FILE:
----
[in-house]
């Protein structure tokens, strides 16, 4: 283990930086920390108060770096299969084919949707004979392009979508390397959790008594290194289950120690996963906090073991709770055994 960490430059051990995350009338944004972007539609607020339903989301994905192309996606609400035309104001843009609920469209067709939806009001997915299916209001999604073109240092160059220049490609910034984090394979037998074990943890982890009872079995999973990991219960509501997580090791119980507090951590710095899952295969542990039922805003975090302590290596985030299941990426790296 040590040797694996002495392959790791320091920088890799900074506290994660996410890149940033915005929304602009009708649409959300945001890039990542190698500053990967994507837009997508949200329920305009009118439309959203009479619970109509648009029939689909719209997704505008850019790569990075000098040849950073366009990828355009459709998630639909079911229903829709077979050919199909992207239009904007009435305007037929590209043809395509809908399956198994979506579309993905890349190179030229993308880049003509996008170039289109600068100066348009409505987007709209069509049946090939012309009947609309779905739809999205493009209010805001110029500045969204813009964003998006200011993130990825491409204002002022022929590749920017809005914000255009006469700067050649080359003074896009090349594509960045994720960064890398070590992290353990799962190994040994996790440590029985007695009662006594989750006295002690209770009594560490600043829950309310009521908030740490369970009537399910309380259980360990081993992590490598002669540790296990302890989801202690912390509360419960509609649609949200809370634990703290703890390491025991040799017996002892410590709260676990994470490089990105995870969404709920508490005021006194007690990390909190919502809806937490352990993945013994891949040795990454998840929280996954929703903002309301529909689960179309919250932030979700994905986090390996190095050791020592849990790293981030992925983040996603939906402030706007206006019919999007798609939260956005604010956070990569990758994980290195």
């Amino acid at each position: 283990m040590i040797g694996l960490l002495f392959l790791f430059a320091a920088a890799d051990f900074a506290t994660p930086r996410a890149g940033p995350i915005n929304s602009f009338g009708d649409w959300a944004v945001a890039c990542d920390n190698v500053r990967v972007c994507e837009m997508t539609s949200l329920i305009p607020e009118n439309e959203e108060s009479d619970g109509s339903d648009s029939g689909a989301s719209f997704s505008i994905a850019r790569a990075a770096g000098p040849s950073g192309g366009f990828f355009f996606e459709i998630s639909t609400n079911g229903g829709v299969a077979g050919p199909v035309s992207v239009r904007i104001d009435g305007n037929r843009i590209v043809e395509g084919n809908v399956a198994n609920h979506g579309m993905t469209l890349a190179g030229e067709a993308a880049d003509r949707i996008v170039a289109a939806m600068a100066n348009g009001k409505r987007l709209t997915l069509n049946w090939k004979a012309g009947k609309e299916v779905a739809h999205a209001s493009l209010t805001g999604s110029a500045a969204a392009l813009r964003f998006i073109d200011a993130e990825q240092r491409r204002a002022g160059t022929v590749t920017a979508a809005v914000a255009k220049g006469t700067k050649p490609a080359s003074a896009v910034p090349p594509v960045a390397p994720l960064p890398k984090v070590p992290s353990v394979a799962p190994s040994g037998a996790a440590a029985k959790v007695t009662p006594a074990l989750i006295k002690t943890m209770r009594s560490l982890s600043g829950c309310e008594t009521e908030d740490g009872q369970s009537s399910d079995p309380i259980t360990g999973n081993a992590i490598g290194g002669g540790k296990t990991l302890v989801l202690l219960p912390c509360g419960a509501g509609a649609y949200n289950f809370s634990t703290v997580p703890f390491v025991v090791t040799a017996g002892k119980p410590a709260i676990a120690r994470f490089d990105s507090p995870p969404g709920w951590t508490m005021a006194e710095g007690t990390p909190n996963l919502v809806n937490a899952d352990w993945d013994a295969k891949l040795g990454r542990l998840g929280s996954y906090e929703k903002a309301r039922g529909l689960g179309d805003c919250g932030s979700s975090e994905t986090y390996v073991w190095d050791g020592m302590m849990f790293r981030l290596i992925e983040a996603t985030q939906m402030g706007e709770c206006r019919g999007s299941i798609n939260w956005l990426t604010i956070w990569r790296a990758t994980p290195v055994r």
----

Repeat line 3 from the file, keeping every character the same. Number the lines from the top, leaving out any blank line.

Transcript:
């Amino acid at each position: 283990m040590i040797g694996l960490l002495f392959l790791f430059a320091a920088a890799d051990f900074a506290t994660p930086r996410a890149g940033p995350i915005n929304s602009f009338g009708d649409w959300a944004v945001a890039c990542d920390n190698v500053r990967v972007c994507e837009m997508t539609s949200l329920i305009p607020e009118n439309e959203e108060s009479d619970g109509s339903d648009s029939g689909a989301s719209f997704s505008i994905a850019r790569a990075a770096g000098p040849s950073g192309g366009f990828f355009f996606e459709i998630s639909t609400n079911g229903g829709v299969a077979g050919p199909v035309s992207v239009r904007i104001d009435g305007n037929r843009i590209v043809e395509g084919n809908v399956a198994n609920h979506g579309m993905t469209l890349a190179g030229e067709a993308a880049d003509r949707i996008v170039a289109a939806m600068a100066n348009g009001k409505r987007l709209t997915l069509n049946w090939k004979a012309g009947k609309e299916v779905a739809h999205a209001s493009l209010t805001g999604s110029a500045a969204a392009l813009r964003f998006i073109d200011a993130e990825q240092r491409r204002a002022g160059t022929v590749t920017a979508a809005v914000a255009k220049g006469t700067k050649p490609a080359s003074a896009v910034p090349p594509v960045a390397p994720l960064p890398k984090v070590p992290s353990v394979a799962p190994s040994g037998a996790a440590a029985k959790v007695t009662p006594a074990l989750i006295k002690t943890m209770r009594s560490l982890s600043g829950c309310e008594t009521e908030d740490g009872q369970s009537s399910d079995p309380i259980t360990g999973n081993a992590i490598g290194g002669g540790k296990t990991l302890v989801l202690l219960p912390c509360g419960a509501g509609a649609y949200n289950f809370s634990t703290v997580p703890f390491v025991v090791t040799a017996g002892k119980p410590a709260i676990a120690r994470f490089d990105s507090p995870p969404g709920w951590t508490m005021a006194e710095g007690t990390p909190n996963l919502v809806n937490a899952d352990w993945d013994a295969k891949l040795g990454r542990l998840g929280s996954y906090e929703k903002a309301r039922g529909l689960g179309d805003c919250g932030s979700s975090e994905t986090y390996v073991w190095d050791g020592m302590m849990f790293r981030l290596i992925e983040a996603t985030q939906m402030g706007e709770c206006r019919g999007s299941i798609n939260w956005l990426t604010i956070w990569r790296a990758t994980p290195v055994r």